Why do you believe that?
In this city, which claims to be a cultural centre of Europe, nearly 30 per cent vote for an extreme rightist party. If I were the secretary general of the United Nations, of the OSCE, or of OPEC, I would not stay here. If you do not want any foreigners here, then chase them out. There are many countries in the world where foreigners are welcome. You must learn to live with other people. What is Austria’s problem?
Is this really about Islam? There are no problems here with Iranians.
And how many Iranians are there here? You don’t see them. If you were to see them, they would have the exact same problem. This religious aversion is always lurking the background. That was not present before the 11 September attacks. But since then, the media have depicted Islam as bad and terrorist. Where is the church? I met the cardinal, a wonderful man, and he told me that he has a good relationship with the Turks. I told him, "Your eminence, that is not enough. You have to speak out more forcefully and also write in your newspaper column that Islam is just as worthy as your own religion."
What do you expect from the authorities?
There are many people of good will. I have been to many town halls, and there are integration sections everywhere. But they wait in their offices until people come to see them. They have no vision. There is no coordination and no cooperation. My four predecessors as ambassador and I have never been asked for cooperation on integration issues. I know what my people want and how they can be persuaded.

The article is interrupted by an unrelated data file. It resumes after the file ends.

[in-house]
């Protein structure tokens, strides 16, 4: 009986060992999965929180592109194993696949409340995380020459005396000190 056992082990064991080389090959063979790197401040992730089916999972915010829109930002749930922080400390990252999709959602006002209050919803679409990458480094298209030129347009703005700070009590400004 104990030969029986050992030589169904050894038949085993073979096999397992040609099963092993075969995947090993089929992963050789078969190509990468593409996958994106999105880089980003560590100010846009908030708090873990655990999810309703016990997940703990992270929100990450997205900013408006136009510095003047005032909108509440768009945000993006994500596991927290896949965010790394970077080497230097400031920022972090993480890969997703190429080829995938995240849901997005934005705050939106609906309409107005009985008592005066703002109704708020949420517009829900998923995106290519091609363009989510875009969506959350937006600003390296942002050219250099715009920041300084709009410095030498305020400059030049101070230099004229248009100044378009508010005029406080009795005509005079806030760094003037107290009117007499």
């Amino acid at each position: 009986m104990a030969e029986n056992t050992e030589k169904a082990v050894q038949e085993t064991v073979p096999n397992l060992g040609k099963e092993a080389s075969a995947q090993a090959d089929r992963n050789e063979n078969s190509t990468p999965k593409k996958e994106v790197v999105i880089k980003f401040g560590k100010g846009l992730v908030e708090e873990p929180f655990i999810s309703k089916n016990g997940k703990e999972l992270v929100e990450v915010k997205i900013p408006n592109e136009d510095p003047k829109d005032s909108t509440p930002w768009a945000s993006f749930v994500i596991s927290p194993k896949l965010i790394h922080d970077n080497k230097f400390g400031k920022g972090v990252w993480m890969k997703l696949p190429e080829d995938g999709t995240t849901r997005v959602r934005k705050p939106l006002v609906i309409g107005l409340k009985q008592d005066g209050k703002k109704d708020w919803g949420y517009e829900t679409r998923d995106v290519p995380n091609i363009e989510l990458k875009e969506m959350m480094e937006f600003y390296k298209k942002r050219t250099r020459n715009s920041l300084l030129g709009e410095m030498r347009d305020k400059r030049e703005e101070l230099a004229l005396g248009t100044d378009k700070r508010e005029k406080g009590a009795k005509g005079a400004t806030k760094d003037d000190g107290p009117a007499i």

What has been your experience with Austrian hospitality?
I have been here for a year. I have been invited to the home of an Austrian family only once, last weekend in Krems. There is a big difference between Vienna and the rest of Austria. When I leave Vienna, everyone is more hospitable.
Has no one from the foreign ministry invited you to his home?
No. But it doesn’t matter. I get so many invitations from Turks.
One might say that you are a reflection of the integration problem on a higher level.
During the first months after his arrival, an ambassador makes courtesy calls. When I requested a meeting with the foreign minister, I was told that the foreign minister does not receive ambassadors. Can you believe that? I am an ambassador of 250,000 people who live in this country. What kind of dialogue are we talking about here?